Chinese Virus Information War: China’s Government Accounts Post 90,000 Tweets Since April

Square CEO and founder Jack Dorsey holds an event in London on November 20, 2014
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China has reportedly launched a Wuhan coronavirus information war across Twitter, more than doubling the number of official government tweets since January including 90,000 posts since April, and recently pushing the conspiracy theory that the virus came from a U.S. government lab.

NBC News reports that the Chinese government has launched a massive Twitter information campaign, more than doubling the number of official government tweets since January and in recent days attempting to spread a conspiracy theory that the Wuhan coronavirus came from a U.S. government lab.

On May 8, the spokesperson for China’s Foreign Affairs Ministry posted a sweet that has been liked more than 4,000 times which reads: “The #US keeps calling for transparency & investigation. Why not open up Fort Detrick & other bio-labs for international review? Why not invite #WHO & int’l experts to the US to look into #COVI19 source & response?”

The military houses and studies infectious diseases at the U.S. Army Medical Research Institute of Infectious Diseases at Fort Detrick, Maryland.

Chinese accounts have published more than 90,000 tweets since the beginning of April from 200 diplomatic and state-run media accounts in a massive Wuhan coronavirus information war according to a study of data collected by the Hamilton 2.0 dashboard of the Alliance for Securing Democracy, a tool aggregating accounts connected to the Chinese government.

Analysis by Bret Schafer, the digital disinformation fellow at the alliance, based in Washington, D.C., found that Twitter output from China’s official sites has almost doubled since January and the number of diplomatic Twitter accounts has tripled to 135 from 40 accounts at this time las year.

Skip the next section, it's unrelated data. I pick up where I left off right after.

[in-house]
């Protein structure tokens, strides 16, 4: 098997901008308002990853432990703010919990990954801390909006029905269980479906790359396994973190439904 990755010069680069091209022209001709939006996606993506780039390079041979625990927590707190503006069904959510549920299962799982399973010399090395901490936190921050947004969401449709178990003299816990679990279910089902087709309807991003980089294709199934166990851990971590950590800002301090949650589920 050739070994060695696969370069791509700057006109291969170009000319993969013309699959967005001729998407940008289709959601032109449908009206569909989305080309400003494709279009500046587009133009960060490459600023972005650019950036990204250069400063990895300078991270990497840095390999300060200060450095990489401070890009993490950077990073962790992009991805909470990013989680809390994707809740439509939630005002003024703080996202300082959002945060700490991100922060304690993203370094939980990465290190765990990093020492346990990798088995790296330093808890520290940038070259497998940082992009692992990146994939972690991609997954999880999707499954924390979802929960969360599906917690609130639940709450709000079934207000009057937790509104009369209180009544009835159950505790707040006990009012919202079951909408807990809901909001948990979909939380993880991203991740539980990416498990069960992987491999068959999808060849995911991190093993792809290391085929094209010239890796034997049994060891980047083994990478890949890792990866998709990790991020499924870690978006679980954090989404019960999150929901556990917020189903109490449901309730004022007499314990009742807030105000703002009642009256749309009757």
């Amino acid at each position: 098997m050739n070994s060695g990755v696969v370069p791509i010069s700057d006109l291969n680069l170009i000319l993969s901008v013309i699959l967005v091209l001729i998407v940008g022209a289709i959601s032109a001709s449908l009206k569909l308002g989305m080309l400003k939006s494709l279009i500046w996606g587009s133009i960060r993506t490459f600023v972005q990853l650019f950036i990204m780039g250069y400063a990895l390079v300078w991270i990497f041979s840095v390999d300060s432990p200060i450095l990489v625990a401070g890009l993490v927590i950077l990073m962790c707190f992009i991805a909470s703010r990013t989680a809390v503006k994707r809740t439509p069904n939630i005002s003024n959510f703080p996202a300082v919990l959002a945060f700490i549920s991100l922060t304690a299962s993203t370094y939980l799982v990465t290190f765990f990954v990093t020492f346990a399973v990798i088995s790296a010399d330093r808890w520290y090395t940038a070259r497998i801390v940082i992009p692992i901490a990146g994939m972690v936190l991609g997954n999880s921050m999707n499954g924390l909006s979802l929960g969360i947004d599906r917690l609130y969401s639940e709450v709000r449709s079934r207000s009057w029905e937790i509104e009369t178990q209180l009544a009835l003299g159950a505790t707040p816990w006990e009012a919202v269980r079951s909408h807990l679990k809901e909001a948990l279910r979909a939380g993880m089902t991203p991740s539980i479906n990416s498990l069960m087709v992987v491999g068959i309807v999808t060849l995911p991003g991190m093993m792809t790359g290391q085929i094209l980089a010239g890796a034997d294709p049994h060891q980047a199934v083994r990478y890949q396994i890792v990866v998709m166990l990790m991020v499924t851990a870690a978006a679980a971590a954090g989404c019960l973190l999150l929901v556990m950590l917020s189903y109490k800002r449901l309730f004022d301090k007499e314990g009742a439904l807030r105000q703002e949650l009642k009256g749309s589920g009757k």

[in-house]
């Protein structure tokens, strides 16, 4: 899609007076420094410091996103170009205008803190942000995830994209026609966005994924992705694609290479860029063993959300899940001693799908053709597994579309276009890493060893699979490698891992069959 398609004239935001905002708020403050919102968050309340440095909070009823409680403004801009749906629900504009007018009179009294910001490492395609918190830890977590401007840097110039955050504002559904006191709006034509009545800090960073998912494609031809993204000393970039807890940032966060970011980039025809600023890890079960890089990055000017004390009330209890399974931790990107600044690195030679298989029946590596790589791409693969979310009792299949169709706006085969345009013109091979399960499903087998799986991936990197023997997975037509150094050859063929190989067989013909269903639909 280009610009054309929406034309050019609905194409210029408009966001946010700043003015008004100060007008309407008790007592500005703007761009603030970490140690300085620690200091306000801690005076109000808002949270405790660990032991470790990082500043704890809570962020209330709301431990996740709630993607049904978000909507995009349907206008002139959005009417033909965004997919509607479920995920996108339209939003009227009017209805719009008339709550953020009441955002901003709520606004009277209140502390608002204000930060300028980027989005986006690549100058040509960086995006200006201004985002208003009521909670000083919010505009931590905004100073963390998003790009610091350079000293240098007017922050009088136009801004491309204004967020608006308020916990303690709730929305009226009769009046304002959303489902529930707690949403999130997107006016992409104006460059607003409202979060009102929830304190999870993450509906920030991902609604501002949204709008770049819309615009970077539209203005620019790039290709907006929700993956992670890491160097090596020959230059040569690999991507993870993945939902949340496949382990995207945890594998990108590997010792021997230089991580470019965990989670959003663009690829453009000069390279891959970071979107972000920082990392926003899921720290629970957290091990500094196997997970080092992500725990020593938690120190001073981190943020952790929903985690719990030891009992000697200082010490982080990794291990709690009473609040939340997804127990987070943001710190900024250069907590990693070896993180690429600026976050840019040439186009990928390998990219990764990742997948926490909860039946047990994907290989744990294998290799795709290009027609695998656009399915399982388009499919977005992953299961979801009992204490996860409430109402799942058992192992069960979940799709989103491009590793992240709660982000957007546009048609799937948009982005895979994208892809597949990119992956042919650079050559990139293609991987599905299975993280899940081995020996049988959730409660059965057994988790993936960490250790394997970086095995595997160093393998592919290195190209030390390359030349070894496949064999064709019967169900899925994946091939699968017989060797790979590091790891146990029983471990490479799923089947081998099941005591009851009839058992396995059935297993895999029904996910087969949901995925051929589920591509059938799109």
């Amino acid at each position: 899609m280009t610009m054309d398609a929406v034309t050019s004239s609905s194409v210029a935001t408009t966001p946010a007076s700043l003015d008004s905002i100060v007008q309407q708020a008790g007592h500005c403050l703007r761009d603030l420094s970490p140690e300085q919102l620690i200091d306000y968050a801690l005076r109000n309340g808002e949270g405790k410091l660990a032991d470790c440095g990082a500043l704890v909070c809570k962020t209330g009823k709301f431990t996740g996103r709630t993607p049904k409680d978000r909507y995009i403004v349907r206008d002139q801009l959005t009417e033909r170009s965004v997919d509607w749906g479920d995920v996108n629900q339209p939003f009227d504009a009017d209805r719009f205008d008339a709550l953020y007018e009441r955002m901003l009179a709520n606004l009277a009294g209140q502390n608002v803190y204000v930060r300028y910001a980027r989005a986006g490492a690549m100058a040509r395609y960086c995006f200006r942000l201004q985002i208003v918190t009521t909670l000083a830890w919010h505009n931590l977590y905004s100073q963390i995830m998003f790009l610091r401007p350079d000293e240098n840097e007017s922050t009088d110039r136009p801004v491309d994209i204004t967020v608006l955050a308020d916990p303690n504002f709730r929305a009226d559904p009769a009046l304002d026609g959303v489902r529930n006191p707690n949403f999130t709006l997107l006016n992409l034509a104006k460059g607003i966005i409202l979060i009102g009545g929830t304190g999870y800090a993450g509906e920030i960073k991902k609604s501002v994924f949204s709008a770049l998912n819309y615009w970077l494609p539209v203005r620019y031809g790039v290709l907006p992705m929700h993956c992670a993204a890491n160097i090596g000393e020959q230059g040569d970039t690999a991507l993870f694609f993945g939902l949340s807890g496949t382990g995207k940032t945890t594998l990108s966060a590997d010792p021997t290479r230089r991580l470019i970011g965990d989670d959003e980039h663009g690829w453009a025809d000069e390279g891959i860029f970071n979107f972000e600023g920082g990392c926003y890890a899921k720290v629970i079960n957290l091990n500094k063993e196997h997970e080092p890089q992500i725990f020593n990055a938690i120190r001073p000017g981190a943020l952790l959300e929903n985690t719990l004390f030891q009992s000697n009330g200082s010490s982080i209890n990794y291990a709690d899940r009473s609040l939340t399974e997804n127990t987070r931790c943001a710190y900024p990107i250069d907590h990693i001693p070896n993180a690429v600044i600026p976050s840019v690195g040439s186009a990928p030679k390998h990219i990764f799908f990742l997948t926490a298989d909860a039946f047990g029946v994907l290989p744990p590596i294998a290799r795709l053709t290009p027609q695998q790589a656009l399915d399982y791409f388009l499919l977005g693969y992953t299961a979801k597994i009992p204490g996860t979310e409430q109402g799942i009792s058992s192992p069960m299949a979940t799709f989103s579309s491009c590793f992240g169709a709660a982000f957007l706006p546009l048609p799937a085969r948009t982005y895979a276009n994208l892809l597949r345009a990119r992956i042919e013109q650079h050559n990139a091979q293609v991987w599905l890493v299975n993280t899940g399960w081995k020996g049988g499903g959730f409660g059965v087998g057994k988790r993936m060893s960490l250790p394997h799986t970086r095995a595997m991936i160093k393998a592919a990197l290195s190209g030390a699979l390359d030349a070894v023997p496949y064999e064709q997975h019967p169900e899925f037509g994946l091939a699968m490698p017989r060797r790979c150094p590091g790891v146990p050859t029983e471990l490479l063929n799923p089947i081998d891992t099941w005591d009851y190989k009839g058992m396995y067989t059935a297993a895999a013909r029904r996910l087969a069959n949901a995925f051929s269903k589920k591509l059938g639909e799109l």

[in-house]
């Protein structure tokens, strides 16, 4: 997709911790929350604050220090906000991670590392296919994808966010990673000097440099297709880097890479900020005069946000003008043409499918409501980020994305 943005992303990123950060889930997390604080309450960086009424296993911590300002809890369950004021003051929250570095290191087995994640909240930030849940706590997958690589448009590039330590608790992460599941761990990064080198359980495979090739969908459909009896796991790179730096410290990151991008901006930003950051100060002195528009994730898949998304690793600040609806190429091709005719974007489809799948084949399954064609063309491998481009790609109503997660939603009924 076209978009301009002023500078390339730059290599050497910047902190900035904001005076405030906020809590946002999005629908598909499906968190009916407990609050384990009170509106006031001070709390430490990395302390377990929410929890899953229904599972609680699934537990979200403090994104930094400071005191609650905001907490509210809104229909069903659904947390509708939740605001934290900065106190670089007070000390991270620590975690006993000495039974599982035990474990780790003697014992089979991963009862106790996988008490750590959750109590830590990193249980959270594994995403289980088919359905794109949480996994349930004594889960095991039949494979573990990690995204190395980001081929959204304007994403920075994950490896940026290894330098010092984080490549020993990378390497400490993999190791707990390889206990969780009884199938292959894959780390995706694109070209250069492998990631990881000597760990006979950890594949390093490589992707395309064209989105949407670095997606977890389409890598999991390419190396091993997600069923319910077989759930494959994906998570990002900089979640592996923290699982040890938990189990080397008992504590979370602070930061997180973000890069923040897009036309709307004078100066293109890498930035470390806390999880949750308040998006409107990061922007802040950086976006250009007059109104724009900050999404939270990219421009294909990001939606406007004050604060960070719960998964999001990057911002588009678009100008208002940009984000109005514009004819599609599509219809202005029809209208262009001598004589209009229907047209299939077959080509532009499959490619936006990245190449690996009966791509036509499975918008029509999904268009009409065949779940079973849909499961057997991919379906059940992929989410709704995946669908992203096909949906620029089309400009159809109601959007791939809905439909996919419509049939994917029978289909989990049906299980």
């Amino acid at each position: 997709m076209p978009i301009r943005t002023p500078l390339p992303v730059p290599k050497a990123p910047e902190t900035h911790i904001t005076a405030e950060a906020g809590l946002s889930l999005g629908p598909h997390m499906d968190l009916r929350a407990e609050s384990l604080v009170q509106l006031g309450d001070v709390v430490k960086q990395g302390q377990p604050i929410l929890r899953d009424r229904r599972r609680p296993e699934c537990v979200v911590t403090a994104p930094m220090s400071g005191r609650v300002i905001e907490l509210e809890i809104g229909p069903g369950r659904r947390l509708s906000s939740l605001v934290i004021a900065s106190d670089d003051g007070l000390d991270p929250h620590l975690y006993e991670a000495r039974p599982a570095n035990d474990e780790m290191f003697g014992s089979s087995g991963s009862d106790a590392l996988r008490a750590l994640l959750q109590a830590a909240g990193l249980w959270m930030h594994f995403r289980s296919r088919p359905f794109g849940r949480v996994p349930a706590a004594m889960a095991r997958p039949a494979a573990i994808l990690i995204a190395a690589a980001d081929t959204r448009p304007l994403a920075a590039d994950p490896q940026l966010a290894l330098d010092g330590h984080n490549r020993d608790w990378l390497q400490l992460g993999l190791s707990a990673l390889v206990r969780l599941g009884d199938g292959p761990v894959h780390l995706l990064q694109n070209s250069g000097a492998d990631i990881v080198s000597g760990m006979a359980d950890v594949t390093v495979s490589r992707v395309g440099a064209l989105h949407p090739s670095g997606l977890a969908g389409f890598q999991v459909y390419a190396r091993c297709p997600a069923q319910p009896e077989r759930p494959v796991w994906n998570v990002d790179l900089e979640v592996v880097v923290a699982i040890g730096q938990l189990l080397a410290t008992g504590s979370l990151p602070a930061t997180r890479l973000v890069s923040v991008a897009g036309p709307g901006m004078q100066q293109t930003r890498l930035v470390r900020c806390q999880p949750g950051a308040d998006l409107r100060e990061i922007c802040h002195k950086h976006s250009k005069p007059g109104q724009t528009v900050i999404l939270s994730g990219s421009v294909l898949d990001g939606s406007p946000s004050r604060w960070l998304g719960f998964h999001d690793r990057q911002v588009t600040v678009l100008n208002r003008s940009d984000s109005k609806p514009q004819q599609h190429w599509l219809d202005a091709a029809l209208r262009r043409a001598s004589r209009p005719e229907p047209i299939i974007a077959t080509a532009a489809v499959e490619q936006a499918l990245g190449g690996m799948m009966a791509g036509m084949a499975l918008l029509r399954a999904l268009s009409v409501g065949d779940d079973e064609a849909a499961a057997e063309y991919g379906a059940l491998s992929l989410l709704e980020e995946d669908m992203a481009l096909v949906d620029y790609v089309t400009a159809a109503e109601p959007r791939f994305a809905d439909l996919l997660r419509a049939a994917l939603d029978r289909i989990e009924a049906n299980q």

Schafer stated that the Chinese accounts “have become more aggressive, more conspiratorial, and the ones who have done that are their most popular accounts and have by far the most engagement.”

Schafer said that the Twitter account for the Chinese Embassy in France “has significantly more followers than the embassy in Poland, for example, because the embassy in France has been a driver of the most aggressive content.”

The Fort Detrick conspiracy theory has been tweeted more than 30 times from official Chinese diplomatic and state-run media accounts over the past two months according to the Alliance for Securing Democracy.

On March 12, Zhao Lijian, the spokesman and deputy director of the Foreign Ministry’s Information Department, who has been one of China’s most prolific officials on Twitter, tweeted: “It might be the US army who brought the epidemic to Wuhan.”

One day later he tweeted that there was “Further evidence that the virus originated in the US,” linking to a post on Global Research, a Canadian blog which argued that the virus could have originated from the U.S. and leaked from Fort Detrick. The blog post has since been taken down but a cached version can be found online.

Robert Daly, director of the Kissinger Institute on China and the United States at the Wilson Center, a Washington think tank, commented on China’s conspiracy about Fort Detrick stating: “Obnoxious and childish as this is, it should be noted that such Chinese statements have generally mirrored earlier American statements. Rhetorically, China is counterpunching — not throwing the first blow.”

He added: “The primary goal of this rhetoric is to demonstrate to Chinese domestic constituencies that the Communist Party is not lying prostrate before American accusations.”

Read more at NBC News here.

Lucas Nolan is a reporter for Breitbart News covering issues of free speech and online censorship. Follow him on Twitter @LucasNolan or contact via secure email at the address lucasnolan@protonmail.com

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